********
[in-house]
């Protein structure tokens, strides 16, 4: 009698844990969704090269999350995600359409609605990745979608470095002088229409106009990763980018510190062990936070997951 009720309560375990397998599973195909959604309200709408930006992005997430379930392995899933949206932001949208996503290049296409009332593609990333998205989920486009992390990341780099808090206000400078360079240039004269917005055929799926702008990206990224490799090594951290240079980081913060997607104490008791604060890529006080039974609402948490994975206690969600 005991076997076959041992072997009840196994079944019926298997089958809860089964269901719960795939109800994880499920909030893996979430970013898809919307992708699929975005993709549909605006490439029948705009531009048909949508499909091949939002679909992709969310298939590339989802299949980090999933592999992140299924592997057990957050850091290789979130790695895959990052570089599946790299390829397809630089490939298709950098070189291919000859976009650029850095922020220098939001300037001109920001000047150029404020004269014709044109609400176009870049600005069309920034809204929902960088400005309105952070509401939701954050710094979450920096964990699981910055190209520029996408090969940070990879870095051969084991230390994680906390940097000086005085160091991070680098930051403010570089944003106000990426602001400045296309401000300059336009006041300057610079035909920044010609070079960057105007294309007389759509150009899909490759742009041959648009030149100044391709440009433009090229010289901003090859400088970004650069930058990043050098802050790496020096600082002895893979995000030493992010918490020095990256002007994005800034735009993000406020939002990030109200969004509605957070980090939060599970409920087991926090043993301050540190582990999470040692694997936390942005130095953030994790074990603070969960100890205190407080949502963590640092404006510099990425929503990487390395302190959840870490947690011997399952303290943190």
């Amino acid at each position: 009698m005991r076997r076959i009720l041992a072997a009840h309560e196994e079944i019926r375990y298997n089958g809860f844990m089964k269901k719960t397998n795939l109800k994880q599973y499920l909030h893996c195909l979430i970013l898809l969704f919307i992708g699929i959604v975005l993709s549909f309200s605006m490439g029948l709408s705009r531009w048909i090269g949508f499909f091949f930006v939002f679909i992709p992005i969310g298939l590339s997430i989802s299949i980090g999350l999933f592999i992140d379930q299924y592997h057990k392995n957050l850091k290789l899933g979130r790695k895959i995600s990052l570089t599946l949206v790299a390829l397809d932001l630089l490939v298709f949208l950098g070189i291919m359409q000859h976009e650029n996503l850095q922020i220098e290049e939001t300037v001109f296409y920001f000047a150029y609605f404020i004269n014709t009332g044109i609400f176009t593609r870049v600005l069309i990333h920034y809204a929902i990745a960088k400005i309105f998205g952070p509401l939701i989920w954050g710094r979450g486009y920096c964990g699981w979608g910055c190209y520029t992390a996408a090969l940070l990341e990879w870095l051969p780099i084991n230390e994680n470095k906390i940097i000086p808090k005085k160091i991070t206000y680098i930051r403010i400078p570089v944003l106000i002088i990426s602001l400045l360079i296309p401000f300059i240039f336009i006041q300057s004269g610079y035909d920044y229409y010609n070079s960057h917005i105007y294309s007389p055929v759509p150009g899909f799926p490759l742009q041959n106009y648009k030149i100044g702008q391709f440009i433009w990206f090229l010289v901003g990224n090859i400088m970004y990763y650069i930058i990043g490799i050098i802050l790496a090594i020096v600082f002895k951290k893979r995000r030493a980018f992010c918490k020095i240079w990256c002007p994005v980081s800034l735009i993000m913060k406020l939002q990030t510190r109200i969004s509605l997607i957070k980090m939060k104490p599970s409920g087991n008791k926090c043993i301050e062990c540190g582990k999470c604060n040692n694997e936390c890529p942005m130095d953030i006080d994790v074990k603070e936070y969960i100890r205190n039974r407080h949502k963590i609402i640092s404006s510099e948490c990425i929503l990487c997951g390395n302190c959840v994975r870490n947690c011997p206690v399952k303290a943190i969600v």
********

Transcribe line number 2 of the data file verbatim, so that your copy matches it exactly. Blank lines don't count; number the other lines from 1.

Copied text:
């Protein structure tokens, strides 16, 4: 009698844990969704090269999350995600359409609605990745979608470095002088229409106009990763980018510190062990936070997951 009720309560375990397998599973195909959604309200709408930006992005997430379930392995899933949206932001949208996503290049296409009332593609990333998205989920486009992390990341780099808090206000400078360079240039004269917005055929799926702008990206990224490799090594951290240079980081913060997607104490008791604060890529006080039974609402948490994975206690969600 005991076997076959041992072997009840196994079944019926298997089958809860089964269901719960795939109800994880499920909030893996979430970013898809919307992708699929975005993709549909605006490439029948705009531009048909949508499909091949939002679909992709969310298939590339989802299949980090999933592999992140299924592997057990957050850091290789979130790695895959990052570089599946790299390829397809630089490939298709950098070189291919000859976009650029850095922020220098939001300037001109920001000047150029404020004269014709044109609400176009870049600005069309920034809204929902960088400005309105952070509401939701954050710094979450920096964990699981910055190209520029996408090969940070990879870095051969084991230390994680906390940097000086005085160091991070680098930051403010570089944003106000990426602001400045296309401000300059336009006041300057610079035909920044010609070079960057105007294309007389759509150009899909490759742009041959648009030149100044391709440009433009090229010289901003090859400088970004650069930058990043050098802050790496020096600082002895893979995000030493992010918490020095990256002007994005800034735009993000406020939002990030109200969004509605957070980090939060599970409920087991926090043993301050540190582990999470040692694997936390942005130095953030994790074990603070969960100890205190407080949502963590640092404006510099990425929503990487390395302190959840870490947690011997399952303290943190």